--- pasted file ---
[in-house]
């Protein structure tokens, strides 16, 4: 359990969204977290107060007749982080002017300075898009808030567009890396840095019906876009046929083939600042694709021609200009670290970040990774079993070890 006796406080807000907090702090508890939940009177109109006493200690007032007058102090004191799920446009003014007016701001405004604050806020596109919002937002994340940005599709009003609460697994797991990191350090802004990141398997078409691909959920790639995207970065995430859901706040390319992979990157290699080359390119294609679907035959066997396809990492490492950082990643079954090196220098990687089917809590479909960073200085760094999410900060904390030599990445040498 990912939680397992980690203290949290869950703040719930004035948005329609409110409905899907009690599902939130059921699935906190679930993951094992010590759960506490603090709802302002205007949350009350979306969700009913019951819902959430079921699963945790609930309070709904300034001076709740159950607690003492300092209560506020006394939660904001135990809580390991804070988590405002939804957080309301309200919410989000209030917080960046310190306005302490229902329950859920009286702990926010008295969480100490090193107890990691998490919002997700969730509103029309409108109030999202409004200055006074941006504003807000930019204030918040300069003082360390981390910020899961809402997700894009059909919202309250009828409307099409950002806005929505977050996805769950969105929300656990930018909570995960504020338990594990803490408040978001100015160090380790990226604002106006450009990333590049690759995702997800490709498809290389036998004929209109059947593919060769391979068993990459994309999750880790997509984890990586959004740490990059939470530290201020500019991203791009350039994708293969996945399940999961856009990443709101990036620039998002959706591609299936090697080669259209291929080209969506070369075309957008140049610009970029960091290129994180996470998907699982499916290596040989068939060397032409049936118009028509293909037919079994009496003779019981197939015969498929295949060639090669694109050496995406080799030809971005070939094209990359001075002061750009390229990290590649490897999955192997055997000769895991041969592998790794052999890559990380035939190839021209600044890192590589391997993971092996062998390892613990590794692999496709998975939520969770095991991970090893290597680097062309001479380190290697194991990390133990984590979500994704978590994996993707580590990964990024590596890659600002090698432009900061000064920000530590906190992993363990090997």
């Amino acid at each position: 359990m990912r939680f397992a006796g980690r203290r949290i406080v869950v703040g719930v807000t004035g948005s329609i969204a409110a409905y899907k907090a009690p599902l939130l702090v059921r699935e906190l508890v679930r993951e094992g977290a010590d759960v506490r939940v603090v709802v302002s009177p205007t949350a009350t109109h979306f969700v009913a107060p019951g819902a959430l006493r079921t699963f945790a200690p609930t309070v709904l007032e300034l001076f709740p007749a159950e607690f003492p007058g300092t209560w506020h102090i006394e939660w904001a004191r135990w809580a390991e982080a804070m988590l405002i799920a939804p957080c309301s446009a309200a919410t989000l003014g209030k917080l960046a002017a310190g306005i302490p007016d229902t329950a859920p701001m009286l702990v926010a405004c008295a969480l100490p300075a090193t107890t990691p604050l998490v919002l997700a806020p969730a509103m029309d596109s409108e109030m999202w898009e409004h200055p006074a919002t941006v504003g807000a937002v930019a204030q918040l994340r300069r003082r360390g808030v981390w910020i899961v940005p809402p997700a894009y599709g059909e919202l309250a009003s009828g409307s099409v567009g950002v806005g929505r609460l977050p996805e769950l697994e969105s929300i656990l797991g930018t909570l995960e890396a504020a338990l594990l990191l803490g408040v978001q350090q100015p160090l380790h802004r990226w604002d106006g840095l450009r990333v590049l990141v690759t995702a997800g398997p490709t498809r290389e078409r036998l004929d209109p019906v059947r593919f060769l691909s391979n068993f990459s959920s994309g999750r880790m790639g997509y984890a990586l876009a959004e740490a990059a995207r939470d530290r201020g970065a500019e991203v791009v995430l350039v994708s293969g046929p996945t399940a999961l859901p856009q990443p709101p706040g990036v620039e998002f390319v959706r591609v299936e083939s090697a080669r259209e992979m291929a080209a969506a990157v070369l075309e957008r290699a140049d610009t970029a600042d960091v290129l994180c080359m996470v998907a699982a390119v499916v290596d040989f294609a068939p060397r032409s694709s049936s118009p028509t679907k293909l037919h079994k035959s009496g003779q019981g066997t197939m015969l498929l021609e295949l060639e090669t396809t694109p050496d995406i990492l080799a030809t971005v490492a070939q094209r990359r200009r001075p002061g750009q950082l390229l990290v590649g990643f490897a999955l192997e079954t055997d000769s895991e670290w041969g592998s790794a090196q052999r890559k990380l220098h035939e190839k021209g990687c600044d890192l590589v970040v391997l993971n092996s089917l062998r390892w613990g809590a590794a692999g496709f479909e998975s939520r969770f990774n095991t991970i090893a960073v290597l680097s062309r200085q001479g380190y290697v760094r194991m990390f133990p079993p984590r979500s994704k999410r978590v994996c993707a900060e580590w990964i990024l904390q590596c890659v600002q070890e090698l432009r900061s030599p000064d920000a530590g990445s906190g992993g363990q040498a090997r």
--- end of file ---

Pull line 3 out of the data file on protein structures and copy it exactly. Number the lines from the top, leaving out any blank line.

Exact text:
């Amino acid at each position: 359990m990912r939680f397992a006796g980690r203290r949290i406080v869950v703040g719930v807000t004035g948005s329609i969204a409110a409905y899907k907090a009690p599902l939130l702090v059921r699935e906190l508890v679930r993951e094992g977290a010590d759960v506490r939940v603090v709802v302002s009177p205007t949350a009350t109109h979306f969700v009913a107060p019951g819902a959430l006493r079921t699963f945790a200690p609930t309070v709904l007032e300034l001076f709740p007749a159950e607690f003492p007058g300092t209560w506020h102090i006394e939660w904001a004191r135990w809580a390991e982080a804070m988590l405002i799920a939804p957080c309301s446009a309200a919410t989000l003014g209030k917080l960046a002017a310190g306005i302490p007016d229902t329950a859920p701001m009286l702990v926010a405004c008295a969480l100490p300075a090193t107890t990691p604050l998490v919002l997700a806020p969730a509103m029309d596109s409108e109030m999202w898009e409004h200055p006074a919002t941006v504003g807000a937002v930019a204030q918040l994340r300069r003082r360390g808030v981390w910020i899961v940005p809402p997700a894009y599709g059909e919202l309250a009003s009828g409307s099409v567009g950002v806005g929505r609460l977050p996805e769950l697994e969105s929300i656990l797991g930018t909570l995960e890396a504020a338990l594990l990191l803490g408040v978001q350090q100015p160090l380790h802004r990226w604002d106006g840095l450009r990333v590049l990141v690759t995702a997800g398997p490709t498809r290389e078409r036998l004929d209109p019906v059947r593919f060769l691909s391979n068993f990459s959920s994309g999750r880790m790639g997509y984890a990586l876009a959004e740490a990059a995207r939470d530290r201020g970065a500019e991203v791009v995430l350039v994708s293969g046929p996945t399940a999961l859901p856009q990443p709101p706040g990036v620039e998002f390319v959706r591609v299936e083939s090697a080669r259209e992979m291929a080209a969506a990157v070369l075309e957008r290699a140049d610009t970029a600042d960091v290129l994180c080359m996470v998907a699982a390119v499916v290596d040989f294609a068939p060397r032409s694709s049936s118009p028509t679907k293909l037919h079994k035959s009496g003779q019981g066997t197939m015969l498929l021609e295949l060639e090669t396809t694109p050496d995406i990492l080799a030809t971005v490492a070939q094209r990359r200009r001075p002061g750009q950082l390229l990290v590649g990643f490897a999955l192997e079954t055997d000769s895991e670290w041969g592998s790794a090196q052999r890559k990380l220098h035939e190839k021209g990687c600044d890192l590589v970040v391997l993971n092996s089917l062998r390892w613990g809590a590794a692999g496709f479909e998975s939520r969770f990774n095991t991970i090893a960073v290597l680097s062309r200085q001479g380190y290697v760094r194991m990390f133990p079993p984590r979500s994704k999410r978590v994996c993707a900060e580590w990964i990024l904390q590596c890659v600002q070890e090698l432009r900061s030599p000064d920000a530590g990445s906190g992993g363990q040498a090997r």